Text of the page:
However, if you crave more information, check out this video on using the Music Listening Center:
Indeed, anyone is welcome to come and listen. You'll need some form of ID to borrow headphones, so if you're not affiliated with BGSU, be sure to bring your driver's license or other state-issued ID with you.
Unfortunately, no. These "Library Use Only" CDs are part of an internationally known research archive, which is committed to preserving the recordings. When items are frequently handled, they become damaged over time. Also, occasionally discs get stuck or forgotten in laptops, and some of the CDs are irreplaceable.
Because of copyright law and staffing concerns, the library offers a very limited copying service. All copies of recordings must fall under "Fair Use" guidelines and meet the following conditions:
- Recordings must be for educational purposes AND for presentation use only
- Recordings are limited to 1 or 2 tracks
- The library cannot make copies of recordings for personal study or discs on reserve for classes.
- Any requests of an extraordinary nature must be cleared by the Sound Recordings Archivist or the Head of the Music Library. See our staff directory page for their contact information.
For further information on our recording policy, talk to a Music Library staff member.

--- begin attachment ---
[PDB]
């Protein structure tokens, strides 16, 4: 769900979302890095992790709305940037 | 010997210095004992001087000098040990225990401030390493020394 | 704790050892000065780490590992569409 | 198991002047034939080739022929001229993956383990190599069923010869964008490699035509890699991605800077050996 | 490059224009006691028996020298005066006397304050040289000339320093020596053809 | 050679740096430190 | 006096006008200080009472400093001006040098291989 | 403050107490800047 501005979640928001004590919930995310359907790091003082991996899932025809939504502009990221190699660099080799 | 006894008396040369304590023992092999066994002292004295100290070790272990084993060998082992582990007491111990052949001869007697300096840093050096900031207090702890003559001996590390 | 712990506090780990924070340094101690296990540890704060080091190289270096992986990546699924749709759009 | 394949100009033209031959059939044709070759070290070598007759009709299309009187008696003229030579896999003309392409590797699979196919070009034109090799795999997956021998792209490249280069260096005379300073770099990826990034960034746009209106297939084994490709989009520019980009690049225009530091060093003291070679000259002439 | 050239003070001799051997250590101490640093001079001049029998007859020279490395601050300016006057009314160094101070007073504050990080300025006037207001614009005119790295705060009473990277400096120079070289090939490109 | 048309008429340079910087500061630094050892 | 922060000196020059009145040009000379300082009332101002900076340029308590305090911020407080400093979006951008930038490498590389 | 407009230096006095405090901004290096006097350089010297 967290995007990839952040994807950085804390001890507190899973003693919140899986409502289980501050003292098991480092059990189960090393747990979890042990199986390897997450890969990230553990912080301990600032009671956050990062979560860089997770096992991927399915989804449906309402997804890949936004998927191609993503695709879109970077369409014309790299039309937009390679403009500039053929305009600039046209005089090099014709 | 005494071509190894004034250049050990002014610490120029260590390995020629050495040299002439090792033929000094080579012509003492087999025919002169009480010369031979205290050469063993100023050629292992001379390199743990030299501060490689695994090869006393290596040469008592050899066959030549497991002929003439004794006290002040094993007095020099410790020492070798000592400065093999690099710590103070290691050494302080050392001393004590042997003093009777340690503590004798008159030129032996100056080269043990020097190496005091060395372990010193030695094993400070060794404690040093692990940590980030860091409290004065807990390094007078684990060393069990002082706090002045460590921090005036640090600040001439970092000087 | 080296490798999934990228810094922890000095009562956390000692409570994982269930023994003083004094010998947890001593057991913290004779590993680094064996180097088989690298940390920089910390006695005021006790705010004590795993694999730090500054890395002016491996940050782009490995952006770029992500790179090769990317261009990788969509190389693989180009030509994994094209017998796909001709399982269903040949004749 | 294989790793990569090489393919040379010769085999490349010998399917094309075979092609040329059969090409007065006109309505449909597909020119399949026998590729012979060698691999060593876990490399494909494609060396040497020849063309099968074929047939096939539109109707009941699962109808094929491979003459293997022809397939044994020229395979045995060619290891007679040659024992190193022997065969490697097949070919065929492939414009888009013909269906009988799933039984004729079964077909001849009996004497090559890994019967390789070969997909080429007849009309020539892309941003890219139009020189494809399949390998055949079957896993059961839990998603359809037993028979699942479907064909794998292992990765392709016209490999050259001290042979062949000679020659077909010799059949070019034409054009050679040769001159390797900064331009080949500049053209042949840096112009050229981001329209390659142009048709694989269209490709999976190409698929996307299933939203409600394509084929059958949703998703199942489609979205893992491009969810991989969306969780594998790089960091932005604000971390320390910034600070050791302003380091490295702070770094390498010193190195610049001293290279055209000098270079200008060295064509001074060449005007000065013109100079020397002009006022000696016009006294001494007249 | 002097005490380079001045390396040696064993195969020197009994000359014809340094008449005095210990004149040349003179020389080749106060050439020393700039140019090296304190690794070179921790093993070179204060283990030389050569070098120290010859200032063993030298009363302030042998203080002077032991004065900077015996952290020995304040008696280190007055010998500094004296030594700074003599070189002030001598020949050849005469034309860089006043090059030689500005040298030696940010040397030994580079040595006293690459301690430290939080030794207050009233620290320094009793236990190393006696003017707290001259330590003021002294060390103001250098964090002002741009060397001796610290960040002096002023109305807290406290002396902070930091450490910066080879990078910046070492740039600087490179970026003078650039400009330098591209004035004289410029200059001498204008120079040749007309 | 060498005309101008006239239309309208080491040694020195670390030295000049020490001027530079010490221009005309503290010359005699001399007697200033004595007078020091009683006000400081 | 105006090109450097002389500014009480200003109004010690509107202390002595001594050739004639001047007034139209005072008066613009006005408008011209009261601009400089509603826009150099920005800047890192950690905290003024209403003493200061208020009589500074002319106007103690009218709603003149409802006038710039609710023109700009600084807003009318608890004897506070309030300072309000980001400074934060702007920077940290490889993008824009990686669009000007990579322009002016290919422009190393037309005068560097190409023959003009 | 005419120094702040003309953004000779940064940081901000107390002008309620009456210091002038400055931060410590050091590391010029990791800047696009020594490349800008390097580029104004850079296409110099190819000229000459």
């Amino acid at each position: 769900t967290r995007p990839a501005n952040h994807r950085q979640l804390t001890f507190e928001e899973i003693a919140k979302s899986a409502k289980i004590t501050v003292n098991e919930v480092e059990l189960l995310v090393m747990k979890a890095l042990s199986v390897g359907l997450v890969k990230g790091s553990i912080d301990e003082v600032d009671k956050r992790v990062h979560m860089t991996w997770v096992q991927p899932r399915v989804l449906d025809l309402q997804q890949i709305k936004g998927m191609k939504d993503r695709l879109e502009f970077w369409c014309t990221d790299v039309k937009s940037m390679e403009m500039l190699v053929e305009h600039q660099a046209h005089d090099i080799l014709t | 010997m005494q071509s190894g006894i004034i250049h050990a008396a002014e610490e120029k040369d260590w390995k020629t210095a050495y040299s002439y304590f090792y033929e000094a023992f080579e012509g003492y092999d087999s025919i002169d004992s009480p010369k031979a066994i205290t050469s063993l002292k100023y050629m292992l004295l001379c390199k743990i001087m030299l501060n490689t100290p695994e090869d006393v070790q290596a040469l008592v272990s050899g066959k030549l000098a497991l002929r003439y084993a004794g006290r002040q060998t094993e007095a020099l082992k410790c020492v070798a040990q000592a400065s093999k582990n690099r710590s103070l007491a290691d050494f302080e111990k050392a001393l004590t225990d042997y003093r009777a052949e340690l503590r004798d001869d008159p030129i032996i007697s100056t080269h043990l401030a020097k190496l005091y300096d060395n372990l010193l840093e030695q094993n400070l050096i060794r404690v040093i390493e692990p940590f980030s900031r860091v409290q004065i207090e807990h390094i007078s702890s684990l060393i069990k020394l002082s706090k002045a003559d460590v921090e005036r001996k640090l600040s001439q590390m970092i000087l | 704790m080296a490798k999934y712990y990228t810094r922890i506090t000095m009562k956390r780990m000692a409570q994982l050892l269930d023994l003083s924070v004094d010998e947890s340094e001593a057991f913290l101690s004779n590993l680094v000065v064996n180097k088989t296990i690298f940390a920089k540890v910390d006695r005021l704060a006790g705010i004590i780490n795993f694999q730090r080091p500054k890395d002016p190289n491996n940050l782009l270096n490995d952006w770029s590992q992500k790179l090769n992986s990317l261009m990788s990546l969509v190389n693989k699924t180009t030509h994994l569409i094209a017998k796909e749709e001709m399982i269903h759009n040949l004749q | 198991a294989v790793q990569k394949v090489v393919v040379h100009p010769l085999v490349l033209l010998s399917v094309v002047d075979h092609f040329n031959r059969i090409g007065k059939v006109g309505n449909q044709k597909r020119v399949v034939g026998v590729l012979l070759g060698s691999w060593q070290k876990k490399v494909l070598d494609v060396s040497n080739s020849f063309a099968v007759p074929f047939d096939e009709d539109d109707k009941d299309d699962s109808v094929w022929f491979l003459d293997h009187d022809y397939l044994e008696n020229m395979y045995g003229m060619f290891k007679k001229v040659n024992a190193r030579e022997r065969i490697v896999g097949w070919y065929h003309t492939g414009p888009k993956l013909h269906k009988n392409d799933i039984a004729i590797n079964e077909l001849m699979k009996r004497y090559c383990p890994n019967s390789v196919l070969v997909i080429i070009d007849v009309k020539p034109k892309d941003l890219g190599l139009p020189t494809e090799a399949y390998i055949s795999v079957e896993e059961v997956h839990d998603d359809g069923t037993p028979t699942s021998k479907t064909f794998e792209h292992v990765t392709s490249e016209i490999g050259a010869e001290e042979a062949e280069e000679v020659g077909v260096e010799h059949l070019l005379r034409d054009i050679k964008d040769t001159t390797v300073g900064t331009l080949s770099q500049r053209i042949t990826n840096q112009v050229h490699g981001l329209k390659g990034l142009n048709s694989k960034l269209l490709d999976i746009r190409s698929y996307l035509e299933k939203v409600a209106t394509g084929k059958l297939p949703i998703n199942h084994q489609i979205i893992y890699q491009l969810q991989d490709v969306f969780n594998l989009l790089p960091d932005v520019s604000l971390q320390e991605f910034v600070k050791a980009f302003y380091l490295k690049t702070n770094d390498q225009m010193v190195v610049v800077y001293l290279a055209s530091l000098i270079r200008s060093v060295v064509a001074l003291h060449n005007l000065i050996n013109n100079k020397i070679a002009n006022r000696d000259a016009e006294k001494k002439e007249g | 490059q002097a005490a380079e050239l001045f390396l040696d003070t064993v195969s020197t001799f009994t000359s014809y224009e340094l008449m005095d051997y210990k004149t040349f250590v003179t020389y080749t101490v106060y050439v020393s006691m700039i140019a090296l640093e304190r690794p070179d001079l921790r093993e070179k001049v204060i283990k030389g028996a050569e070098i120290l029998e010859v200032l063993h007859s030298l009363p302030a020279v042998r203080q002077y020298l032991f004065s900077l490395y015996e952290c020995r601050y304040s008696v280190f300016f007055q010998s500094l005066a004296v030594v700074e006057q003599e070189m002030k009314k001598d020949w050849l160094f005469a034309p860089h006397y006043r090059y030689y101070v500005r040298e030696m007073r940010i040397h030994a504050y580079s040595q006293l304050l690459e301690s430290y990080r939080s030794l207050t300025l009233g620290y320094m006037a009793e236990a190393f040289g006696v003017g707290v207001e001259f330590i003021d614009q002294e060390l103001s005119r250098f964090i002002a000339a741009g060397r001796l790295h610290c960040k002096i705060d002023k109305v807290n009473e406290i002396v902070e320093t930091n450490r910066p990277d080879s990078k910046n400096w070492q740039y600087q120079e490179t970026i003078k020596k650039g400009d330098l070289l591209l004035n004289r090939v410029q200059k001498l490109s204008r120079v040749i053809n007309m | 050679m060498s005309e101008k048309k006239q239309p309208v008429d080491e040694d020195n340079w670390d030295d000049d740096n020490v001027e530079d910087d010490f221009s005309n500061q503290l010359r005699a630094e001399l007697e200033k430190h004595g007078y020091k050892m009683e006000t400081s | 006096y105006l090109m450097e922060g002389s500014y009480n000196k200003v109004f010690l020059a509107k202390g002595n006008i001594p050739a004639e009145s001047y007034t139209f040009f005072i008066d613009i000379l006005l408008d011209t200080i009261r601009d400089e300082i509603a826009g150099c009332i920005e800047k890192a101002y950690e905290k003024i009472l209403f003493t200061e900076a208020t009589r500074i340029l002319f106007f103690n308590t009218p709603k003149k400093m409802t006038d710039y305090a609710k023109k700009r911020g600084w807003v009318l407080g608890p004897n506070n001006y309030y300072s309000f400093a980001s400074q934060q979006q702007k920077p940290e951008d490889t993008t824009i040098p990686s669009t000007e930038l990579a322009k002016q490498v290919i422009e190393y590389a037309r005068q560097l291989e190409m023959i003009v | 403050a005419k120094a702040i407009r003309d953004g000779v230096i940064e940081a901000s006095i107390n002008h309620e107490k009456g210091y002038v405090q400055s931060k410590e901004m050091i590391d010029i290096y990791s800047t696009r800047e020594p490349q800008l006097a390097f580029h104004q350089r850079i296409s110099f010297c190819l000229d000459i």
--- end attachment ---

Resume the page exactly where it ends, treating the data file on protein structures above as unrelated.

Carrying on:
Extra Information Bonus!
The four factors that determine Fair Use are: (copied from the US copyright website)
- The purpose and character of the use, including whether such use is of commercial nature or is for nonprofit educational purposes
- The nature of the copyrighted work
- The amount and substantiality of the portion used in relation to the copyrighted work as a whole
- The effect of the use upon the potential market for, or value of, the copyrighted work
At a glance, you can see the difference by looking at the call number. Call numbers that start with 12/33 or Music 12/33 are LPs (records, if you will), and call numbers that start with CD or MusicCD are CDs.
If you'd rather filter your search results to get just CDs or LPs, you can narrow the formats you're searching by choosing the sound recording type. Do this at the beginning of a keyword search (see below), or after clicking on "Modify Search" at the top of your search results for a different type of search. From the Sound Recording list, choose "33rpm" for LP records.
Start in the online catalog with an author search on "Bowling Green State University" with the name of the ensemble appended at the end. For example: Bowling Green State University. Wind Symphony. When you've located an item, jot down the call number (it'll be in the center and start with something like, RecitalCD...), bring it to the music service desk, and we'll be able to set you up to listen or check it out (if we have two copies of a title, you may borrow it; if we have only one copy, you'll need to use it here in the library).
Naxos Music Library is an online streaming service that BGSU students, faculty, and staff can use to listen to music on their computers or portable devices on and off campus. It includes: